McKinsey reports that “at least 30 percent” of employers would actually see economic gains from ceasing coverage and that’s even if they provided employees with higher salaries or additional benefits to compensate for the loss.

As the study explains, ObamaCare “imposes several new requirements on employer benefits,” including mandates to cover an employee’s dependents up to age 26 and eliminating caps on annual and lifetime reimbursement limits.

Each of these changes will add to the cost of insurance. Plans that offer the most coverage, meanwhile, will be subject to new taxes. The law attempts to discourage employers from dropping coverage by forcing those who do to pay a penalty. But given ObamaCare’s expensive new mandates, many will find it cheaper to pay the $2,000 per-employee fine and rid themselves of the burden of providing insurance. But that burden won’t vanish entirely. Instead, it will fall to taxpayers.

Most employees who lose their employer-sponsored coverage will be dumped into the new government-run health insurance “exchanges” created for individuals and small businesses by ObamaCare.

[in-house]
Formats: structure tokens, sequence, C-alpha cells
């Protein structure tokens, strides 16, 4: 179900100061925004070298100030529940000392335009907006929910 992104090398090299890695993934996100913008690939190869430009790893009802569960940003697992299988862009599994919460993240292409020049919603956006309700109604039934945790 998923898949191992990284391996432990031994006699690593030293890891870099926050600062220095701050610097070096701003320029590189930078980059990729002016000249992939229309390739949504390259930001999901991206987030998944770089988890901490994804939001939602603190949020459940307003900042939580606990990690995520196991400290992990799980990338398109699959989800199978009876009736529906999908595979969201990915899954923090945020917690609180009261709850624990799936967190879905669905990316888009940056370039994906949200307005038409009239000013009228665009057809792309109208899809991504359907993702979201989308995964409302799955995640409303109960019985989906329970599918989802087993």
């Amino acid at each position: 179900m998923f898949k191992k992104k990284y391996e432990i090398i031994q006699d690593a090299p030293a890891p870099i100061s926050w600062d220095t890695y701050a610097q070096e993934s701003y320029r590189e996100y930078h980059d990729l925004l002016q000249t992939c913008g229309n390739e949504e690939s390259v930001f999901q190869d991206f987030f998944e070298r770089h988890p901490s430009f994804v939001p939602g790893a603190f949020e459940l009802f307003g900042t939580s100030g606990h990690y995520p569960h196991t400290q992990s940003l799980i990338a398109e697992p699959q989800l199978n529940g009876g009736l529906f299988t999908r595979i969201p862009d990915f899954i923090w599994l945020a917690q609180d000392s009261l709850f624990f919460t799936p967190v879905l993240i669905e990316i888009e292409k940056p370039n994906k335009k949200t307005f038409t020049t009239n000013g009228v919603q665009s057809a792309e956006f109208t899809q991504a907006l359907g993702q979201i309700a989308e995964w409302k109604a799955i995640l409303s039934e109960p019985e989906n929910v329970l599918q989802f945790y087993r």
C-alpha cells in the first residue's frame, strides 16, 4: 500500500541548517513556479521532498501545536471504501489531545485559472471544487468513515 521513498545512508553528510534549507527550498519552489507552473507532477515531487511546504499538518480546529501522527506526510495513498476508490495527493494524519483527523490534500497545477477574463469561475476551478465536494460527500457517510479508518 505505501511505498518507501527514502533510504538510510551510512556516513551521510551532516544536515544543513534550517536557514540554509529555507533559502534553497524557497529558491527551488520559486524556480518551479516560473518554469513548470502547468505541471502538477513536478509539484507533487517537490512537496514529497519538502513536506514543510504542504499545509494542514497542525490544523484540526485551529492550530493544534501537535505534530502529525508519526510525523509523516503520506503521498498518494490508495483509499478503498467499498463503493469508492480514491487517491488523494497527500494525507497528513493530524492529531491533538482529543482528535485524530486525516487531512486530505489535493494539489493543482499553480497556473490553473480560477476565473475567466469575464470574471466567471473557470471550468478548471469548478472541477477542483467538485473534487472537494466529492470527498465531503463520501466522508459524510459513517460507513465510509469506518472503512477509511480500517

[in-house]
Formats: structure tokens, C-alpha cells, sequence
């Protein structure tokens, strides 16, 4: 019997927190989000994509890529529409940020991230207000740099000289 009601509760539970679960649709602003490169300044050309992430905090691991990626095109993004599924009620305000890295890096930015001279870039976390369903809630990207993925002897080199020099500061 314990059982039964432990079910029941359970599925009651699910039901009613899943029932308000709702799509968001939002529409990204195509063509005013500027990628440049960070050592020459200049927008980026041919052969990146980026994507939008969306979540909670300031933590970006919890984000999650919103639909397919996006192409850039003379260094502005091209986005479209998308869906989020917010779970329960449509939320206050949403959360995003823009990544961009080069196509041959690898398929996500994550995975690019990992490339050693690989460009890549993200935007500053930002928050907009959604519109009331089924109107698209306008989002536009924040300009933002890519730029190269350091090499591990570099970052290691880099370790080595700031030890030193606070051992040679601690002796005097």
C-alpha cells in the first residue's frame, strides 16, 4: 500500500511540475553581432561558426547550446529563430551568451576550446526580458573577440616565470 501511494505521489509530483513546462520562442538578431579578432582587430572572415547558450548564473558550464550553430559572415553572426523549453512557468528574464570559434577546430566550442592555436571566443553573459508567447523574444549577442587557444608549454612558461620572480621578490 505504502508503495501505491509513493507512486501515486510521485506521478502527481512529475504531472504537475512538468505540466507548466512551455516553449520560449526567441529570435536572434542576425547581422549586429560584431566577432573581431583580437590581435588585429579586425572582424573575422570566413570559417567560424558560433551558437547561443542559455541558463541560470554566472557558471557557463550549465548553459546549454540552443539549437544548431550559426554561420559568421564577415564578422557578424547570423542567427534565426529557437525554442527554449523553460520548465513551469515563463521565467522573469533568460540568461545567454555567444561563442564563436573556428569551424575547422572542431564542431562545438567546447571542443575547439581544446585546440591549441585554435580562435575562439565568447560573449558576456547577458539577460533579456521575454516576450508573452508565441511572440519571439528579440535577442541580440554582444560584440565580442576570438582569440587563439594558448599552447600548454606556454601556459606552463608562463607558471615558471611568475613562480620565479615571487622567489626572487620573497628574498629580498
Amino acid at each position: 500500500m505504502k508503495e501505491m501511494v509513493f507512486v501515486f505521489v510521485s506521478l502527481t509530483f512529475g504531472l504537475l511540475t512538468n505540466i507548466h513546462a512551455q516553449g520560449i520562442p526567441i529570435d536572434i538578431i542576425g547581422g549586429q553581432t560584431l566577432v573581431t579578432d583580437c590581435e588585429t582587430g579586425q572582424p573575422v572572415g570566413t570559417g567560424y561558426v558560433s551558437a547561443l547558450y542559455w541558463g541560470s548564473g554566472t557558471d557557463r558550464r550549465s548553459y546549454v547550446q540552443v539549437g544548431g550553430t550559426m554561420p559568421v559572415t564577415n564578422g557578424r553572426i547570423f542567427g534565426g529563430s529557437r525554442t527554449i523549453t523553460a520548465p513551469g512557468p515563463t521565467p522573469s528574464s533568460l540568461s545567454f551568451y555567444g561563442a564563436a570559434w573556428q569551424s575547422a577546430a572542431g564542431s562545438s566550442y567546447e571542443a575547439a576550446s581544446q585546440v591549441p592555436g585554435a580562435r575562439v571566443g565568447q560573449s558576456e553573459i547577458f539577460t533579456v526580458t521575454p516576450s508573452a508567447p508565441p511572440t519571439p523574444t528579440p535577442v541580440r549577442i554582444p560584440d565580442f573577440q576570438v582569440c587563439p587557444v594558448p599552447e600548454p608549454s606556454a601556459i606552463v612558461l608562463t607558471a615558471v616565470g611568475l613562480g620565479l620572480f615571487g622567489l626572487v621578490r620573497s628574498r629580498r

These exchanges will offer taxpayer-funded subsidies to families earning up to 400 percent of the federal poverty line currently almost $90,000 a year for a family of four. More people losing their employer-sponsored insurance means more people in the exchanges, and more people in the exchanges means more subsidies.
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MCKINSEY DEFENDS SURVEY ON HEALTH CARE LAW’S EFFECTS

New York Times –

June 21: After nearly two weeks of widespread queries and criticisms, McKinsey & Company, the management consulting firm, posted on Monday the questionnaire and methodology of an online survey it had released that was denounced by the White House and others for contending that nearly a third of employers would definitely or probably drop coverage for employees when provisions of the health care law took effect in 2014.